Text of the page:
My dining partner hadn't been too concerned about tackling an entire pizza by himself from the beginning and I can see why. He inhaled the whole thing with ease. He did come up for air once and mumbled "This is really good." He also managed to make one observation about my pizza. You have weird stuff on your pizza."

Well, I like weird stuff on my pizza, thank you very much! The crust was brushed with olive oil and topped with a selection of large and tasty olives - not the canned or jarred tiny things that I buy, but gorgeous ones like you see in a food store olive bar (ones that I never buy but would like to!) Thinly sliced red onions, bits of roasted red pepper and artichoke hearts topped with a zig zag of aioli (like a garlic mayo) on top - weird but wonderful. I ordered pineapple as an extra topping. I got big pieces of sweet, seemingly hand cut pineapple that had obviously never seen the inside a factory or can.

I surprised myself. I cut my pizza into about 8 pieces and could manage all but one. College boy suggested I just fold it in half and just finish it off, his theory being something about my stomach will think it's less food? Hmmmm maybe he should enter himself in the next 'Let Em Eat' pizza eating contest held here, with strategies like that. I went with my better judgement and got a to-go box for my slice.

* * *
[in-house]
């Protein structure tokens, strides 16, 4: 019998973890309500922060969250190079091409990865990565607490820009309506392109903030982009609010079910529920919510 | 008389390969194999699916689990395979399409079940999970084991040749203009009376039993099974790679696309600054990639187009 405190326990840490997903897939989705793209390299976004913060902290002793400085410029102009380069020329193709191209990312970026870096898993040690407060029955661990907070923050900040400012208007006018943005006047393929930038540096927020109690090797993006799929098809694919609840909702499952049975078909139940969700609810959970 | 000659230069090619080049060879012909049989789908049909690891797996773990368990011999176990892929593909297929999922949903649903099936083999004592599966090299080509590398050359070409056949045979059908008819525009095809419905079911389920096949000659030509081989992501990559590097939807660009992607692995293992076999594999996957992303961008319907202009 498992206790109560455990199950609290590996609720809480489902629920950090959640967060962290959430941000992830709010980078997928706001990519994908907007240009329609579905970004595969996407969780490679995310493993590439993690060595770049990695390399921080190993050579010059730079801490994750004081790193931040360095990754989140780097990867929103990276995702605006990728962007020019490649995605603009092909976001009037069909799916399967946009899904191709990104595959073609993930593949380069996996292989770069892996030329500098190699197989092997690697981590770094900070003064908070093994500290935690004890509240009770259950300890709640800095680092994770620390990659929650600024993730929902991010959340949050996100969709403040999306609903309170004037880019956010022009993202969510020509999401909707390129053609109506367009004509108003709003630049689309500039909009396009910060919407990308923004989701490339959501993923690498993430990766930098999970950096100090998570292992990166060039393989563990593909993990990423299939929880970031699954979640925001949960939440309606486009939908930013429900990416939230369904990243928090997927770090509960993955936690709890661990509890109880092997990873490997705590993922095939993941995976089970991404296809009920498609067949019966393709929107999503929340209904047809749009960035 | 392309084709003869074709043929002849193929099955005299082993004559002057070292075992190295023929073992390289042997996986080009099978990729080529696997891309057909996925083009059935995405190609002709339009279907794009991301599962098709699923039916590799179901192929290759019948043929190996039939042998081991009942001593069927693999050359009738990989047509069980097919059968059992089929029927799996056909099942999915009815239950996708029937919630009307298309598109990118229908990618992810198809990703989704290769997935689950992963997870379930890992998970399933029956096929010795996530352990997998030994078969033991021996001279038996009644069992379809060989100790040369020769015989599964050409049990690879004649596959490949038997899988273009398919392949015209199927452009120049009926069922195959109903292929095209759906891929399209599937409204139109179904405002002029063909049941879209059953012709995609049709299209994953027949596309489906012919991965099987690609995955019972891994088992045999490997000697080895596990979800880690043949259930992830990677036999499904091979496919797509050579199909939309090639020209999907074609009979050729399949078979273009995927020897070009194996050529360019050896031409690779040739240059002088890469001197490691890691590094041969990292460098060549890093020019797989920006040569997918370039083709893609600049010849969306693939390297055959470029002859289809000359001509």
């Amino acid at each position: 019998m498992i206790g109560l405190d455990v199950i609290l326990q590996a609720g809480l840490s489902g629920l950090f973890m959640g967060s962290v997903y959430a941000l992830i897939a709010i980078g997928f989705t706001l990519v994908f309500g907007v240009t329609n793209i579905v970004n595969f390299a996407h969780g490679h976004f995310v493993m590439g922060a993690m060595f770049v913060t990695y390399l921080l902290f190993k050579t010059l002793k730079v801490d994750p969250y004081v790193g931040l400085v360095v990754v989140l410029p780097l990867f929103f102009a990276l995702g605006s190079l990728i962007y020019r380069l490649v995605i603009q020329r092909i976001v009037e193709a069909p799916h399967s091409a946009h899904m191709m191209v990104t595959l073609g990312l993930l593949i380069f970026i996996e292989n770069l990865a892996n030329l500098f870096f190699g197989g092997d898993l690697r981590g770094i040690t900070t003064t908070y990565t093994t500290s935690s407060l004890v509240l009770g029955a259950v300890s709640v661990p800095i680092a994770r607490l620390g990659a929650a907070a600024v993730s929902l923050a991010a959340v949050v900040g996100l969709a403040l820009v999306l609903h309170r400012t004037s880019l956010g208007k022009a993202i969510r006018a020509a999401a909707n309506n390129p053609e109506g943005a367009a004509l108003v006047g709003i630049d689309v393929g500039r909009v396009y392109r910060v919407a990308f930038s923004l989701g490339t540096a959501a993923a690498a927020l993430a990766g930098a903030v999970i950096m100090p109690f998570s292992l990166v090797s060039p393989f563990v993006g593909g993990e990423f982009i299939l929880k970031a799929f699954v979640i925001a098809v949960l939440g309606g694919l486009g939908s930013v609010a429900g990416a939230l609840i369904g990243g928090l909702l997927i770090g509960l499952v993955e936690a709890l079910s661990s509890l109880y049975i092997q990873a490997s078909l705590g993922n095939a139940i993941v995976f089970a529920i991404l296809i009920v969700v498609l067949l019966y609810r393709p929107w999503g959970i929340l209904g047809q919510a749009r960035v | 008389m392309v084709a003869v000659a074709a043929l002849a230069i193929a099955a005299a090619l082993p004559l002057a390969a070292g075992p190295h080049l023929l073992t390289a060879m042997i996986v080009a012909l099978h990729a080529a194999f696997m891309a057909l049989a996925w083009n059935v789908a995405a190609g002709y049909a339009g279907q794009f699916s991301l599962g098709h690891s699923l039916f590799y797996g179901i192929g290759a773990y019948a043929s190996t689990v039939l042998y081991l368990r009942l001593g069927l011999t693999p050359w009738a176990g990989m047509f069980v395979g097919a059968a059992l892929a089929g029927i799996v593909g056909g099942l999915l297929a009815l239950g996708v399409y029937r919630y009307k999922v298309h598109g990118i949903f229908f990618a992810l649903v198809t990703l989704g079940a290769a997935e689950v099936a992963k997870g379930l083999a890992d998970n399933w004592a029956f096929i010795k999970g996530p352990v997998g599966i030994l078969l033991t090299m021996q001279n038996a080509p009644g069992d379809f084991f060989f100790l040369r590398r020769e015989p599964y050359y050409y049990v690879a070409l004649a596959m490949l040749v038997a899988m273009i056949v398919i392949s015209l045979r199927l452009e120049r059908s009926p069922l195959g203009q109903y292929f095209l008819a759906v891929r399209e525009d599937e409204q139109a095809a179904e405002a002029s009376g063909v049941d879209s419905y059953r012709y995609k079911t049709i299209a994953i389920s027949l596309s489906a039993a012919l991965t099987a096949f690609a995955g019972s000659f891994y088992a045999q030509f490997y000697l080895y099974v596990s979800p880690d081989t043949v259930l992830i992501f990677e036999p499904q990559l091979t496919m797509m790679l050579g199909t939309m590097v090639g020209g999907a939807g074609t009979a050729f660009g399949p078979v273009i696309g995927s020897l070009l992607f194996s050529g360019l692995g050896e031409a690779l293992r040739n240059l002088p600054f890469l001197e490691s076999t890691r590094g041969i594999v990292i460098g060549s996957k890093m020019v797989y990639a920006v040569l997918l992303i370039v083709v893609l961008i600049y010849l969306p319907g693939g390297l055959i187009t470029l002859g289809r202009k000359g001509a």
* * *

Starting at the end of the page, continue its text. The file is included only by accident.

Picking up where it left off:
I want to come back again next summer and this time sit out on that open air patio. The construction should be wrapped up by then. I will have a cold Somersby cider and watch the sailboats in the bay. I'm fairly certain I will be ordering the same pizza again. I know it's fairly early on in the game to be stuck in a rut already, but I really liked that pizza!

My pizza slice was only in the fridge at home for a couple of minutes before another family member grabbed it and popped open the box. "Awww this must be Mom's pizza!" was followed by the sound of the box being returned to the fridge. Sometimes it pays to like weird stuff on your pizza.

Photos courtesy of Thanks Tija!